MMI 133

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mct
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195551
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MMI 133
Updated:
2013-01-26 23:50:31
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Part One Five
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Lecture 3, last one before quiz 1
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  1. Fungi
    Important as nosocomial (hospital acquired) infections and as opportunistic infections of immunocompromised, few are primary pathogens
  2. Beneficial functions of fungi
    • Decomposition of plant matter
    • edible mushrooms
    • leavening agent for bread, fermentation for beer, wine, etc.
  3. Ergosterol
    • Cells walls of fungi have ergosterol in cell membrane (unlike the cholesterol that we have)
    • Many antifungal drugs affect ergosterol synthesis;
    • Amphotericin B
    • Azoles
    • Nystatin
  4. 3 types of Fungi
    • 1. Moulds
    • 2. Yeasts
    • 3. Dimorphic
  5. Moulds
    Have caenocytic and septate types (divisions between cells, or none)
  6. Yeasts
    • Oval or spherical
    • reproduce by budding (bud eventually breaks off)
    • If buds fail to detach may form pseudohyphae
    • Candida albicans may attach to epithelial cells as a yeast, but invades deeper tissues by means of psuedohyphae
    • Saccharamyces - yeast-ethanol for wine; carbon dioxide for leavening bread dough
    • Yeasts are capable of facultative anaerobic growth, most moulds are aerobic growth only. (important for invasiveness)
    • Some yeasts produce a polysaccharide capsule eg Cryptococcus neaformans
  7. Dimorphic Fungi
    • Two forms of growth, can grow as a mould or a yeast, temperature dependent
    • Dimorphism: pathogenic species grow as moulds at lower temperatures and yeast at body temperatures.
    • eg Histoplasma capsulatum is a yeast in the body at temp <35C is a mould
    • Dimorphic fungi are not infectious from one person to another - the mould form is spread by spores in air
  8. Sporothrix
    • Also called "Rose Gardener's Disease"
    • Fungal spores introduced into wound
    • Lymphangitis common (usually are or leg) - causes more ulcers as disease progresses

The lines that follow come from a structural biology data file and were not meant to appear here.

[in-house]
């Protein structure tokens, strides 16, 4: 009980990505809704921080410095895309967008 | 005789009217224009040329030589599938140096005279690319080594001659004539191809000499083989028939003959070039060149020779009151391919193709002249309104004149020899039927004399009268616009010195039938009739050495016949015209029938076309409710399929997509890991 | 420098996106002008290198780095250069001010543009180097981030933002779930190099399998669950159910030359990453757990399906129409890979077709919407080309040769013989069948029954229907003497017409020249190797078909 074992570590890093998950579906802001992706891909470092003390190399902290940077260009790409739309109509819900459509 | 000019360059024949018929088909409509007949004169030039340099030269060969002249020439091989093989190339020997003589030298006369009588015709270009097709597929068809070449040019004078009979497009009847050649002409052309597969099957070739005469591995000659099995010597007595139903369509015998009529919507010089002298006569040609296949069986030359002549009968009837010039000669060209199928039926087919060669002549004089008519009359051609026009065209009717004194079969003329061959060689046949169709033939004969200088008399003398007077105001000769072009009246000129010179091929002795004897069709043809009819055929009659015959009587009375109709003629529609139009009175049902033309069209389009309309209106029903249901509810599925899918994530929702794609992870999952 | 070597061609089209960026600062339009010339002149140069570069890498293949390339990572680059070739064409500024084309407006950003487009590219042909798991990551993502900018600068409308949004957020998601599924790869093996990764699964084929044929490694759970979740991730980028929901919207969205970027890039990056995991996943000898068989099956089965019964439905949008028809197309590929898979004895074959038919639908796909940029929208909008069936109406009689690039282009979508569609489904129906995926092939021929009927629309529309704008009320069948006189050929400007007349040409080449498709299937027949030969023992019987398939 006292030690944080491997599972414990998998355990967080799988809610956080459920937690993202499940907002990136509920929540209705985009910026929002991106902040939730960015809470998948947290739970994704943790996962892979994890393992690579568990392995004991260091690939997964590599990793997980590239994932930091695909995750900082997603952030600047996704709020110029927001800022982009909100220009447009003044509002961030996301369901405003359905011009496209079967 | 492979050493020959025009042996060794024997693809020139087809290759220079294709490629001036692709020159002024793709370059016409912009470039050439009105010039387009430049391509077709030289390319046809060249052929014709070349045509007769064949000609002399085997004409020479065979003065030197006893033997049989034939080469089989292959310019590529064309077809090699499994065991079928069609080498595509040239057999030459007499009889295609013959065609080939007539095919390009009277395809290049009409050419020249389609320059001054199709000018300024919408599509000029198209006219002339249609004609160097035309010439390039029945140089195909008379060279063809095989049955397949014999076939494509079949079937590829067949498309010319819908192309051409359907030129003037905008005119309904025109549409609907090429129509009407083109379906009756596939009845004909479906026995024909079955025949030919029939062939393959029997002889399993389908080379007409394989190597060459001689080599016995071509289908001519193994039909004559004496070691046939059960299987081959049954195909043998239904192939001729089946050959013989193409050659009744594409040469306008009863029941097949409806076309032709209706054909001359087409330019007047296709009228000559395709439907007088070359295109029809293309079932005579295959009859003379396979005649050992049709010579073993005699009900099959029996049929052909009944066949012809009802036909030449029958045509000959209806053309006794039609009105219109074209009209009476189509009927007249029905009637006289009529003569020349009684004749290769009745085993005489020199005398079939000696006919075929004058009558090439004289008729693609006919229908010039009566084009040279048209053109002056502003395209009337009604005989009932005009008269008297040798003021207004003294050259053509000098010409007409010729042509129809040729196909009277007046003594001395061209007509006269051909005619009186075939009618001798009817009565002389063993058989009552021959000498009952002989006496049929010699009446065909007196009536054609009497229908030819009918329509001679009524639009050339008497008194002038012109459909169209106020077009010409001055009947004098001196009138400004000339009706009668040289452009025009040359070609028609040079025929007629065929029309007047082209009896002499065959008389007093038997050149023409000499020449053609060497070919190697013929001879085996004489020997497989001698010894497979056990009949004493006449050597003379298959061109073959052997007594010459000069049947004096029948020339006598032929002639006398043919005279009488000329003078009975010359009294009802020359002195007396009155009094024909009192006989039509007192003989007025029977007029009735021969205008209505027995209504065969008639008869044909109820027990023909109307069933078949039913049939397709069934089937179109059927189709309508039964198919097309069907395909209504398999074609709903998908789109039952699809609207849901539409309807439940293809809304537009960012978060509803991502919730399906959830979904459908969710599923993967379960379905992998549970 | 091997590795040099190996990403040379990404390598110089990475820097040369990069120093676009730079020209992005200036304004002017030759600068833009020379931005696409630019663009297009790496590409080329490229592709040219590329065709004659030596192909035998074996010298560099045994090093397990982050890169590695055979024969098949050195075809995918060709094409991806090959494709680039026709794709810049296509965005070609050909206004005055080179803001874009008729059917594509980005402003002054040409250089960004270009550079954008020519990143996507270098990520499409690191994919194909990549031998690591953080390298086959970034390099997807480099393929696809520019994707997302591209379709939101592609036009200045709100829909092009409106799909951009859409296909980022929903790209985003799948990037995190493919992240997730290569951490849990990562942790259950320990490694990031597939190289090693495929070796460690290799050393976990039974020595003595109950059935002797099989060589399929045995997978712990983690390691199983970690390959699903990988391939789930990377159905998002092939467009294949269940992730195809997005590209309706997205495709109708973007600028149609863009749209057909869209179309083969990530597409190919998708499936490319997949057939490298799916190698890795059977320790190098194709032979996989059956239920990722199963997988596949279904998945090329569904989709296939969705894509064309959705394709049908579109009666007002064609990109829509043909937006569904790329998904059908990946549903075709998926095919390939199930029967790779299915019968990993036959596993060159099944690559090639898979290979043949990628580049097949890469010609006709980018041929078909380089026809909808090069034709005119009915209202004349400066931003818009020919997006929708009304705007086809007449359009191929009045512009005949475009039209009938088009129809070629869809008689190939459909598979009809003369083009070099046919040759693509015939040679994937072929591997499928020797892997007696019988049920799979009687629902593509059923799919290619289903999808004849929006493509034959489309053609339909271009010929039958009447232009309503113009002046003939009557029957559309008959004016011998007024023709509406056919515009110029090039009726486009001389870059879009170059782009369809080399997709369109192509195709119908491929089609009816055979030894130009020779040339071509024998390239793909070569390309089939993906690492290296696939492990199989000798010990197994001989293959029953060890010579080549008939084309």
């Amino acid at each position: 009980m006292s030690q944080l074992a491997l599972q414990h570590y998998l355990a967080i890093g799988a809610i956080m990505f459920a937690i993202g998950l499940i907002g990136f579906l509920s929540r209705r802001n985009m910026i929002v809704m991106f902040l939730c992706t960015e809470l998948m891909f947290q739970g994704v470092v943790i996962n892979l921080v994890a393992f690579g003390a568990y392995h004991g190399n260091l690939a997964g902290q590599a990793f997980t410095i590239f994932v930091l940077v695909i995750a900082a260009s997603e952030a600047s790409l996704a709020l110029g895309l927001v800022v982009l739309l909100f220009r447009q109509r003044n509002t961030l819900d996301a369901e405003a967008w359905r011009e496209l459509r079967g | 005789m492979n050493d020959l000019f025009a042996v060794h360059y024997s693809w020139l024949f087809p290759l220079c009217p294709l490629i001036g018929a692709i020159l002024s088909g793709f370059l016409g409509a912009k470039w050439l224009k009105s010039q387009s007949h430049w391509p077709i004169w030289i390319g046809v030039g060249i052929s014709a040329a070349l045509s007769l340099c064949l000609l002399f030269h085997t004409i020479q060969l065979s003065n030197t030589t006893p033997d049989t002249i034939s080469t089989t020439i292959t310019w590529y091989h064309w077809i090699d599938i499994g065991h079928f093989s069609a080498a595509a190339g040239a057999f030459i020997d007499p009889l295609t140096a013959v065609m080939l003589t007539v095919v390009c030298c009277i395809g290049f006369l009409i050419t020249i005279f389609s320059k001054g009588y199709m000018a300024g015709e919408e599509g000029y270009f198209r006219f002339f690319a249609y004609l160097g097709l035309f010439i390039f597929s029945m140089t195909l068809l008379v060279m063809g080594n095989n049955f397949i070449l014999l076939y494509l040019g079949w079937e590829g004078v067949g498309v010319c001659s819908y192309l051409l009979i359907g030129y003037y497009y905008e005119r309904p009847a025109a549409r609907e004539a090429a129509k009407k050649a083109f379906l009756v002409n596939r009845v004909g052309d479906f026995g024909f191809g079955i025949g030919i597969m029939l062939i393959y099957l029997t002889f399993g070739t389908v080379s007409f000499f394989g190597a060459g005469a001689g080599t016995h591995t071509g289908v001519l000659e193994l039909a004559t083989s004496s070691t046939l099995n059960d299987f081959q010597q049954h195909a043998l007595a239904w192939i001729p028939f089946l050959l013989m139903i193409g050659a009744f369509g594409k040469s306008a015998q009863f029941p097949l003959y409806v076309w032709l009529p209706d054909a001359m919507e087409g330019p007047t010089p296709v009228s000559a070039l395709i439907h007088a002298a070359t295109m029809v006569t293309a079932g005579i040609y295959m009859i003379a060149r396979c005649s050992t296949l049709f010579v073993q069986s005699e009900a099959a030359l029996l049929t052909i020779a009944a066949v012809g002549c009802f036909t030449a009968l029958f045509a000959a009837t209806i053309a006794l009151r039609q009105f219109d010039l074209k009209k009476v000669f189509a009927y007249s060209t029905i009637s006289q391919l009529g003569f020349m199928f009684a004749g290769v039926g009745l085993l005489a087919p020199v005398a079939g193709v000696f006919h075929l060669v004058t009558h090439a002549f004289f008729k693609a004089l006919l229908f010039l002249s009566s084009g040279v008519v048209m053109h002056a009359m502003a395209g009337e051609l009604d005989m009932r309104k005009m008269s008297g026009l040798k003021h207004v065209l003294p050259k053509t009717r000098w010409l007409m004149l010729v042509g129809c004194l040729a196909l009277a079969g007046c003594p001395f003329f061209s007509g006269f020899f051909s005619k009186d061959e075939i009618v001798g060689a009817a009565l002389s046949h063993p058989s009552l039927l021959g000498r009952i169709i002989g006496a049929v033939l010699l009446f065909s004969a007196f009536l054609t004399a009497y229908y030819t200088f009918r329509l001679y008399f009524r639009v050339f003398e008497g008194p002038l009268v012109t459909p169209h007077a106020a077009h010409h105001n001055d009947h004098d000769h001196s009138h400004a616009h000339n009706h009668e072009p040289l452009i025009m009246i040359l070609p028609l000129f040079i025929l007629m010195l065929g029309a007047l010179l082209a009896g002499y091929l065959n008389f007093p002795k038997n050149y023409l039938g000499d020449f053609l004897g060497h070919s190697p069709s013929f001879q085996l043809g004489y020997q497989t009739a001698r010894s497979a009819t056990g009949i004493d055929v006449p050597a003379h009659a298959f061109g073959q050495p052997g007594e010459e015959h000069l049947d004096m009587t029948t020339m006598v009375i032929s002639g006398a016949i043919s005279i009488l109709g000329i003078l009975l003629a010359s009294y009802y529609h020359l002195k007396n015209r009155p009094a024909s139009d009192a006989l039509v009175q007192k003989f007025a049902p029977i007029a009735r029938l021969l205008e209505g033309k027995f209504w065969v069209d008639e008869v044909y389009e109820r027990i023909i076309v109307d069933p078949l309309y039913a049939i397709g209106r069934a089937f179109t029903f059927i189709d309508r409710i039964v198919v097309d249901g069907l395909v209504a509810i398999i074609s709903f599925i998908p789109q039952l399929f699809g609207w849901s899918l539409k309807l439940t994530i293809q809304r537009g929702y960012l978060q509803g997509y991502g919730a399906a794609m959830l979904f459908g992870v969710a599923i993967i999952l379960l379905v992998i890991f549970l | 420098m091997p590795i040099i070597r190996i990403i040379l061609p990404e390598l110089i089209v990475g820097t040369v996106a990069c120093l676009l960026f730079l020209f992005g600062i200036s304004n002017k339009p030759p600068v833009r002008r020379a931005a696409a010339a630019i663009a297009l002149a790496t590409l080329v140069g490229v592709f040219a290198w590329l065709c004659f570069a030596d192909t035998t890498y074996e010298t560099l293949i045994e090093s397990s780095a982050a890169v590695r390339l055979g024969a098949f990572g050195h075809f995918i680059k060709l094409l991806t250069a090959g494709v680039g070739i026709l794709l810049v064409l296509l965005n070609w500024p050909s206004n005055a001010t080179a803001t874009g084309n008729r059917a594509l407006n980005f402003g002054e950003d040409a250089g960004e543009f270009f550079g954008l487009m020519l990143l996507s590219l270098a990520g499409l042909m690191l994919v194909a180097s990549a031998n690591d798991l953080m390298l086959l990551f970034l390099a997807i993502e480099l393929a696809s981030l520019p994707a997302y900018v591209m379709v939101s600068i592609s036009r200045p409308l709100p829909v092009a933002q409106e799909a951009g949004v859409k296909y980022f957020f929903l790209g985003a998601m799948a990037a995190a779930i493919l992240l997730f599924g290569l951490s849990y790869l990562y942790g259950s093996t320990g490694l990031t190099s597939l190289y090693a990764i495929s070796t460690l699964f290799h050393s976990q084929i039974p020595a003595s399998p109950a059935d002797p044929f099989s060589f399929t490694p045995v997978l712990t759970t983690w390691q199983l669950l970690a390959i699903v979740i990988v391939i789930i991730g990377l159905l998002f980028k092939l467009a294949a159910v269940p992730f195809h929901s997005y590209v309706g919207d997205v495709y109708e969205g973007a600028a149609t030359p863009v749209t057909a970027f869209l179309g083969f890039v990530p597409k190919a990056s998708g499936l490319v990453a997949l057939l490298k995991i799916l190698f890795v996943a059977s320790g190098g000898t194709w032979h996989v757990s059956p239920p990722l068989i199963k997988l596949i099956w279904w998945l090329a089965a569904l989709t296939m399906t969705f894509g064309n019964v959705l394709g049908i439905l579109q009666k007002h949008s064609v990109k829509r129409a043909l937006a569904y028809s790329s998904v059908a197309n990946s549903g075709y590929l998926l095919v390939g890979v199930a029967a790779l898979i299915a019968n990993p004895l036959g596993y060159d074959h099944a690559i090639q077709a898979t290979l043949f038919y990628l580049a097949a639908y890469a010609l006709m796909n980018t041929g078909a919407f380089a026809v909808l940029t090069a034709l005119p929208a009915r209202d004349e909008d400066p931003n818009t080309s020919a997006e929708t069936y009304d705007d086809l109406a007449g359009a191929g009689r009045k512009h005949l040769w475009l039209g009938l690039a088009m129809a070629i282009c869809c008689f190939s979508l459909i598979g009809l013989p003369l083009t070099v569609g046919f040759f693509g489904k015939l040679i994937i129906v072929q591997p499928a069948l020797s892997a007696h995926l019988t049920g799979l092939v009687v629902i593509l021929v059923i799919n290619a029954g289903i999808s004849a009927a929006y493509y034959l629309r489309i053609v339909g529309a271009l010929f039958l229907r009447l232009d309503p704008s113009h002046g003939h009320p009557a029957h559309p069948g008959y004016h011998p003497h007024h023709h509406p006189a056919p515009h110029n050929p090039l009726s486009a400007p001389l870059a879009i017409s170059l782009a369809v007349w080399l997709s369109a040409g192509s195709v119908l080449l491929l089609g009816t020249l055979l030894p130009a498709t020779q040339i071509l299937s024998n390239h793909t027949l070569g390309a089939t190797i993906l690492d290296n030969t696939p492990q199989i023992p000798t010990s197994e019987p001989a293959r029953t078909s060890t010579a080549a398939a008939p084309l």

9. Fungal Reproduction
    • Fungal spores are for reproduction (not survival)
    • Spores are important for identification
    • Fungal spores are very different from bacterial spores
  10. Fungal Nutrition
    • Less nutritionally demanding than bacteria
    • Grow better than bacteria in extreme conditions
    • Most are aerobic
    • Most grow best at 25-30C
  11. Fungal Diseases
    • All fungal diseases are called: mycoses
    • Singular: mycosis
    • 3 types of mycoses: 1 Superficial, 2 Cutaneous, 3 Systemic (3 is more severe, 1 least severe)
  12. Superficial Mycoses
    • fungal infection along surface of hair shafts and outer layer of skin
    • mild infections
    • -black and white piedra (hairs of scalp)
    • -Malassezia furfur (a yeast)
  13. Cutaneous mycoses
    • fungal infection of deeper layers of the epidermis by moulds (eg. athletes foot or ringworm)
    • caused by dermatophytes (degrade keratin)
    • -few different moulds, same mechanism of pathogenicity
    • clinical diseases are called "tineas" (eg. tinea capitis involves head; tinea pedis feet; tinea cruris groin; tinea corporis torso; tinea barbae beard; etc)
  14. Systemic Mycoses
    • Infections in deep tissues (organs)
    • -either caused by primary pathogens such as Histoplasma capsulatum, Coccidioides immitis, Penicillium marneffei
    • -or opportunistic pathogens such as Canadida albicans
  15. Opportunistic fungal pathogens
    • Common cause of infections in immunocompromised individuals (eg. Aspergilosis; caused by Aspergillus niger; infects people with debilitating lunch diseases,
    • immunocompromised
  16. Candidiasis
    • *Canadida albicans
    • causes vulvo-vaginal candidiasis and thrush (occurs in newborns, immunocompromised and in people who have been treated with "broad spectrum" anitibiotics
    • *Normal flora in gut and mouth
  17. 3 types of parasites
    • Protozoa - one-celled eukaryotes
    • Metazoa or Helminths - multicellular eukaryotes
    • Ectoparasites
  18. Protozoa
    • Most reproduce asexually by fission, budding or schizogony (multiple divisions of nucleus and cell)
    • Some reproduce sexually and have gametes (haploid sex cells) eg. Plasmodium species
    • Some have cyst form, protection from inhospitable environments - growing form called "trophozoite"
    • Cyst form may also be called an oocyst in some types of protozoa. e.g. Cryptosporidium species
  19. 9 Protozoans to Know
    • 1. Entamoeba histolytica
    • 2. Giardia lamblia
    • 3. Trichomonas vaginalis
    • 4. Acanthamoeba
    • 5. Cryptosporidium
    • 6. Toxoplasma gondii
    • 7. Trypanosoma
    • 8. Leishmania
    • 9. Plasmodium

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